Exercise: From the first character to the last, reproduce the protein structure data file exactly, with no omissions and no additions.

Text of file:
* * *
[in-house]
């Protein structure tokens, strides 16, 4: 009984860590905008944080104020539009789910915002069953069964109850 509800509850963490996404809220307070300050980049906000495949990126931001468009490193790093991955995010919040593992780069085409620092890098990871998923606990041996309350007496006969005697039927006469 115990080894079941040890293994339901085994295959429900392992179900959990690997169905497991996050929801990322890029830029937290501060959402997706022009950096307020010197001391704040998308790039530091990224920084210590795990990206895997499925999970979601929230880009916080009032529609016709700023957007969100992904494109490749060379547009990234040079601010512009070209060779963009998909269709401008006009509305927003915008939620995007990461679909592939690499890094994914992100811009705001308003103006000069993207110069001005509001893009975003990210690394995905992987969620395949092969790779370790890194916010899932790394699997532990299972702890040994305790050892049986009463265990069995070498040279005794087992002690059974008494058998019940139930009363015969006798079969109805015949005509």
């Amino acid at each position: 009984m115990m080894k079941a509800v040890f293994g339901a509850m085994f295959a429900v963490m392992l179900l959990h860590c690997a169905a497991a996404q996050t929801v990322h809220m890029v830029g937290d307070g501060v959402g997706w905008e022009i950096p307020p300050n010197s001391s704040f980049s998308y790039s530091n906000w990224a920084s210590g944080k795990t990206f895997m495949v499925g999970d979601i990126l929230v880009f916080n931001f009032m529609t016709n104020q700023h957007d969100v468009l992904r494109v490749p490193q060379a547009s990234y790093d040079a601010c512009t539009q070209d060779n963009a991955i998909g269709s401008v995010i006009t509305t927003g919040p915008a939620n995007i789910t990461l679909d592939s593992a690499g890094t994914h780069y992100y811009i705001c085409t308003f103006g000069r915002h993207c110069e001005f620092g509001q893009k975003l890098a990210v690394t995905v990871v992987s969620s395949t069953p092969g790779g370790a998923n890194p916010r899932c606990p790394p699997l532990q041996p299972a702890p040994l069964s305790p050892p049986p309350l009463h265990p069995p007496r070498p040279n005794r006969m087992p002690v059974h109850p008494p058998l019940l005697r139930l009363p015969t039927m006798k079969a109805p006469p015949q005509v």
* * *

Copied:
[in-house]
């Protein structure tokens, strides 16, 4: 009984860590905008944080104020539009789910915002069953069964109850 509800509850963490996404809220307070300050980049906000495949990126931001468009490193790093991955995010919040593992780069085409620092890098990871998923606990041996309350007496006969005697039927006469 115990080894079941040890293994339901085994295959429900392992179900959990690997169905497991996050929801990322890029830029937290501060959402997706022009950096307020010197001391704040998308790039530091990224920084210590795990990206895997499925999970979601929230880009916080009032529609016709700023957007969100992904494109490749060379547009990234040079601010512009070209060779963009998909269709401008006009509305927003915008939620995007990461679909592939690499890094994914992100811009705001308003103006000069993207110069001005509001893009975003990210690394995905992987969620395949092969790779370790890194916010899932790394699997532990299972702890040994305790050892049986009463265990069995070498040279005794087992002690059974008494058998019940139930009363015969006798079969109805015949005509």
């Amino acid at each position: 009984m115990m080894k079941a509800v040890f293994g339901a509850m085994f295959a429900v963490m392992l179900l959990h860590c690997a169905a497991a996404q996050t929801v990322h809220m890029v830029g937290d307070g501060v959402g997706w905008e022009i950096p307020p300050n010197s001391s704040f980049s998308y790039s530091n906000w990224a920084s210590g944080k795990t990206f895997m495949v499925g999970d979601i990126l929230v880009f916080n931001f009032m529609t016709n104020q700023h957007d969100v468009l992904r494109v490749p490193q060379a547009s990234y790093d040079a601010c512009t539009q070209d060779n963009a991955i998909g269709s401008v995010i006009t509305t927003g919040p915008a939620n995007i789910t990461l679909d592939s593992a690499g890094t994914h780069y992100y811009i705001c085409t308003f103006g000069r915002h993207c110069e001005f620092g509001q893009k975003l890098a990210v690394t995905v990871v992987s969620s395949t069953p092969g790779g370790a998923n890194p916010r899932c606990p790394p699997l532990q041996p299972a702890p040994l069964s305790p050892p049986p309350l009463h265990p069995p007496r070498p040279n005794r006969m087992p002690v059974h109850p008494p058998l019940l005697r139930l009363p015969t039927m006798k079969a109805p006469p015949q005509v």